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Matthias Castrén

Matthias Alexander Castrén
Born December 12, 1813, Tervola. Died May 7, 1852, Helsinki.

Bachelor of Arts 1836, Master of Arts 1836, Doctor of Philosophy 1944, Imperial Alexander University.

Docent, 1840 (Finnish and Old Scandinavian Tribal Languages), Imperial Alexander University, Professor, 1851 (Finnish Language and Literature), Imperial Alexander University.

Field trips:
1841-44 Russia (occasionally with Elias Lönnrot)
1845-48 Russia and China (accompanying Johan Bergstadt)

Awards and special achievements:
Joint winner of the Demidov Award
Member, St Petersburg Academy of Science, January 1, 1849.

Photo: WikimediaCommons
Written by Tero Juutilainen
Translated by John Calton

Inspired by the Kalevala

Matthias Castrén began his studies at the Imperial Alexander University in 1830. Following an academic path and attending university were natural for Matthias as both of his parents came from old clerical families and appreciated scholarship.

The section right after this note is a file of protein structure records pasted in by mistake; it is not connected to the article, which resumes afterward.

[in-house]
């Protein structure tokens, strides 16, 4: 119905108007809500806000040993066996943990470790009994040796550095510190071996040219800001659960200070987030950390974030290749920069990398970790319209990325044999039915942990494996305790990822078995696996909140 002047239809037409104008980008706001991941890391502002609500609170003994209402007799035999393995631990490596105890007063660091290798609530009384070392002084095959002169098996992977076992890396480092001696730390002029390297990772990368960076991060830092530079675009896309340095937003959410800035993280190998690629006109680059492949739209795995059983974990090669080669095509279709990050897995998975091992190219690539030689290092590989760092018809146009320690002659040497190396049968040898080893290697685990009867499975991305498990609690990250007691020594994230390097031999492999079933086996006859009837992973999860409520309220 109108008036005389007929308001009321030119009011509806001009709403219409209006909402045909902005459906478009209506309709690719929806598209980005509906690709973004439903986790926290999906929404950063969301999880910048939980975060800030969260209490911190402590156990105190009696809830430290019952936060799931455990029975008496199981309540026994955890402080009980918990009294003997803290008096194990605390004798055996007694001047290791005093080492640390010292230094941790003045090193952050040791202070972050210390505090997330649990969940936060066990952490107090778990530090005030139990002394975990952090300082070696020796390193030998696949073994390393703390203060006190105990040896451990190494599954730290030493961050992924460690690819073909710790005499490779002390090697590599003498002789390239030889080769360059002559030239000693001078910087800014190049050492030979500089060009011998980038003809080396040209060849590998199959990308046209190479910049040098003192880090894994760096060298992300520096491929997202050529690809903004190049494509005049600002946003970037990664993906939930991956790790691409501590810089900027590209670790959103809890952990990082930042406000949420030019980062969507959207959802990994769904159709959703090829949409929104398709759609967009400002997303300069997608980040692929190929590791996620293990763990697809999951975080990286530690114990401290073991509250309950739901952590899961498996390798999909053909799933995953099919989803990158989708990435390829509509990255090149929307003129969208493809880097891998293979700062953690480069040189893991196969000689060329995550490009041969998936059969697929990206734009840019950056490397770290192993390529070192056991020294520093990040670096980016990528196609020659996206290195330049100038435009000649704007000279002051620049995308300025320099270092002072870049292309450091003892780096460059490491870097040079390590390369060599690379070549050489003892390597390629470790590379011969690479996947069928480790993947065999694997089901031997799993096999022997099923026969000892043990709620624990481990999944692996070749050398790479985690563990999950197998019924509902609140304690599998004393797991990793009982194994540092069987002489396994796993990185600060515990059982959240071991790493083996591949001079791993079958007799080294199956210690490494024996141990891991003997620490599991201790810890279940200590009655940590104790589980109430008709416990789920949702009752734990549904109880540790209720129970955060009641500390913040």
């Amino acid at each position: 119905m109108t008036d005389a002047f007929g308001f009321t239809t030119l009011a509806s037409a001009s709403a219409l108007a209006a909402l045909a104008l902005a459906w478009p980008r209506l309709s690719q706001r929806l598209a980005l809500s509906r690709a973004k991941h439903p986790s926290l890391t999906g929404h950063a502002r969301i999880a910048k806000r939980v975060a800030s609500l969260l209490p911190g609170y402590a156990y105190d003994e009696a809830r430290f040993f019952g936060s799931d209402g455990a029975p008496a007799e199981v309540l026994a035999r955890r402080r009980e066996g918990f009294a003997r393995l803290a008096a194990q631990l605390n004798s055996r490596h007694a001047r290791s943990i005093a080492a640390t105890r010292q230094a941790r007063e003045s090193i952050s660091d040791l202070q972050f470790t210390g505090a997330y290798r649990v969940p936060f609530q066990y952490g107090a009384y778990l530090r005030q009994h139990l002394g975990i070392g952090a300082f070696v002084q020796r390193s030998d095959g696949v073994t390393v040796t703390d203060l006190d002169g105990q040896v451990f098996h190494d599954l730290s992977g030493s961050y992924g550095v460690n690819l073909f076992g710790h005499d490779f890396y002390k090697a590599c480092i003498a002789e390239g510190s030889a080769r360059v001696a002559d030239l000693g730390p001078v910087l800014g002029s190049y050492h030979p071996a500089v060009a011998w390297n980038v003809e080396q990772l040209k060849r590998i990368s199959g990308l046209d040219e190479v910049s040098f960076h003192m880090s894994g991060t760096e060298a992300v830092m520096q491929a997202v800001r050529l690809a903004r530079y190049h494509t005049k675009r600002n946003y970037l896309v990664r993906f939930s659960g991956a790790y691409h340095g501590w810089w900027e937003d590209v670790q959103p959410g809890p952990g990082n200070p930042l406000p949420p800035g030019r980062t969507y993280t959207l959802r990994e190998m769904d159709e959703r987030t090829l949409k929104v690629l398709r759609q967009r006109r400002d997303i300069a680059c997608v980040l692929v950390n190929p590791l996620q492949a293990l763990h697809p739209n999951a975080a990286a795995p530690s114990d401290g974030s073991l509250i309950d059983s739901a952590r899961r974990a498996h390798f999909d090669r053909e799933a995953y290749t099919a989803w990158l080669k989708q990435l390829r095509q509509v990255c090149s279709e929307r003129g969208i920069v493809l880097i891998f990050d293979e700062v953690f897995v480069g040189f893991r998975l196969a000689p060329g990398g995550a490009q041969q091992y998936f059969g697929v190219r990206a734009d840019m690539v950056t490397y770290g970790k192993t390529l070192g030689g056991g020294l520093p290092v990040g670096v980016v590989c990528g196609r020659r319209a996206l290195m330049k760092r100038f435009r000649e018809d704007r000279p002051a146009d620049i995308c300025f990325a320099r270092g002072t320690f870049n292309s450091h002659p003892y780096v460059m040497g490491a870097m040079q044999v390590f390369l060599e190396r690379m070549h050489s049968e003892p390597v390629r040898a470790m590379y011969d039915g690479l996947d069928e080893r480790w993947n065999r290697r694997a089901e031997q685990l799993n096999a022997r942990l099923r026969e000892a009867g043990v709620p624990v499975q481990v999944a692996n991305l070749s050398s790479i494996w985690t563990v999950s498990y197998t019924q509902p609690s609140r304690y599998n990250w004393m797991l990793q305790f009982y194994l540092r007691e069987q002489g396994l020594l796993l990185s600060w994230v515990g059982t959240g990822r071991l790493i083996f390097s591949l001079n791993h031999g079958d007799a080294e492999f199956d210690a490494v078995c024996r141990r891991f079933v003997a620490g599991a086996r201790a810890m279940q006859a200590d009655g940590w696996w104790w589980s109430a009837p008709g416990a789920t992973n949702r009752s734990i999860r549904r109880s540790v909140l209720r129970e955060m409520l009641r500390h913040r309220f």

During his university studies, Castrén studied languages and philosophy. It was with the publication of the Kalevala that his ultimate decision to take up the academic life, as well as ethnology and linguistics, was made. Through his circle of friends, which included Elias Lönnrot, Johan Vilhelm Snellman and J. L. Runeberg, he absorbed at close hand the national romantic atmosphere and thinking which dominated Finland in those times. He also studied linguistics in Denmark. Matthias Castrén received his Master of Arts degree in 1836.

Having received his degree, he had plans to become a scholar, and the neighbouring peoples in the east exerted a particular fascination for Castrén. Research led him all around the Grand Duchy, and even all the way to China. His research trips would sometimes extend over several years, but he produced unique archaeological and linguistic material. The material is still fit for purpose, largely owing to the theories and methods of data collection Castrén had developed.

The intervals between trips were mostly spent publishing research results, preparing for forthcoming trips or teaching. He married Natalia Tengström in 1849, and in the 1850s the path to becoming Professor of Finnish language and Literature opened up. His competence for the professorship was established by the work De affixis personalibus linguarum Altaicarum (‘Of the personal affixes of Altaic languages’), which represented “the highest level currently attained in comparative linguistics”. He was made professor, and carried out his duties for just a calendar year before succumbing to tuberculosis on a research trip. The disease spread, leading to his death at the early age of 38.

Image: Helsingin yliopistomuseo.​
Image: Helsingin yliopistomuseo.​


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